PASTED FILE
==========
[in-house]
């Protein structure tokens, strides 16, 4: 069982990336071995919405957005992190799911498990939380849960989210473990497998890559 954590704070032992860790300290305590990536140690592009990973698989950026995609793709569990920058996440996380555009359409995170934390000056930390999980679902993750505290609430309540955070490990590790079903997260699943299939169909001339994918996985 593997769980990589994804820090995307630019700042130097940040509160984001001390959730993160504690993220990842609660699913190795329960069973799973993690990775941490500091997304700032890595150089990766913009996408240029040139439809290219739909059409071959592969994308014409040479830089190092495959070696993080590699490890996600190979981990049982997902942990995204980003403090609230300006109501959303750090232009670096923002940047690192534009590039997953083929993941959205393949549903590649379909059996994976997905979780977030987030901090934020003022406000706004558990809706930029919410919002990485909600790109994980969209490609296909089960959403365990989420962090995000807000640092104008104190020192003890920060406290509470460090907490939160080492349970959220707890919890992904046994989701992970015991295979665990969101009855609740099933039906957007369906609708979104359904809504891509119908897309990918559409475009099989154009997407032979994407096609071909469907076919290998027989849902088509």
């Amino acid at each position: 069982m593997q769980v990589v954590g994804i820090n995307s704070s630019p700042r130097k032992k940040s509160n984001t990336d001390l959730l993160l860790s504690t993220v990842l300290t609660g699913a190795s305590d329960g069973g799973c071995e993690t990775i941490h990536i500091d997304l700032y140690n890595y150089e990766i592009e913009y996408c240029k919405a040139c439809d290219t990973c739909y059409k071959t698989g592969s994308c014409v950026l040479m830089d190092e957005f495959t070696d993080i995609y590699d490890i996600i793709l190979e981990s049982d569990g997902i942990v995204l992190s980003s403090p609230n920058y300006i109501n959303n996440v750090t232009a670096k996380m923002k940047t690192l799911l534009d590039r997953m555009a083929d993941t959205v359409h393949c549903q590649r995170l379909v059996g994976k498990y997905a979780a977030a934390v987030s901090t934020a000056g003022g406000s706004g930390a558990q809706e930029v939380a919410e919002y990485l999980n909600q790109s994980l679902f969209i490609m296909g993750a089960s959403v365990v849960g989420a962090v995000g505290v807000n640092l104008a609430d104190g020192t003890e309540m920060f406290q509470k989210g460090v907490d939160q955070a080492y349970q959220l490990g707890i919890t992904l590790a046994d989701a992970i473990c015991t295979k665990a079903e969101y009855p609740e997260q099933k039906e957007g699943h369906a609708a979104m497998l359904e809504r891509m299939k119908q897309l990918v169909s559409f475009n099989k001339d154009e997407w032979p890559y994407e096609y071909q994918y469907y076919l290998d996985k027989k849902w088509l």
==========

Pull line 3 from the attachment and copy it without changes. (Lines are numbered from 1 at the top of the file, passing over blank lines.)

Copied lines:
């Amino acid at each position: 069982m593997q769980v990589v954590g994804i820090n995307s704070s630019p700042r130097k032992k940040s509160n984001t990336d001390l959730l993160l860790s504690t993220v990842l300290t609660g699913a190795s305590d329960g069973g799973c071995e993690t990775i941490h990536i500091d997304l700032y140690n890595y150089e990766i592009e913009y996408c240029k919405a040139c439809d290219t990973c739909y059409k071959t698989g592969s994308c014409v950026l040479m830089d190092e957005f495959t070696d993080i995609y590699d490890i996600i793709l190979e981990s049982d569990g997902i942990v995204l992190s980003s403090p609230n920058y300006i109501n959303n996440v750090t232009a670096k996380m923002k940047t690192l799911l534009d590039r997953m555009a083929d993941t959205v359409h393949c549903q590649r995170l379909v059996g994976k498990y997905a979780a977030a934390v987030s901090t934020a000056g003022g406000s706004g930390a558990q809706e930029v939380a919410e919002y990485l999980n909600q790109s994980l679902f969209i490609m296909g993750a089960s959403v365990v849960g989420a962090v995000g505290v807000n640092l104008a609430d104190g020192t003890e309540m920060f406290q509470k989210g460090v907490d939160q955070a080492y349970q959220l490990g707890i919890t992904l590790a046994d989701a992970i473990c015991t295979k665990a079903e969101y009855p609740e997260q099933k039906e957007g699943h369906a609708a979104m497998l359904e809504r891509m299939k119908q897309l990918v169909s559409f475009n099989k001339d154009e997407w032979p890559y994407e096609y071909q994918y469907y076919l290998d996985k027989k849902w088509l």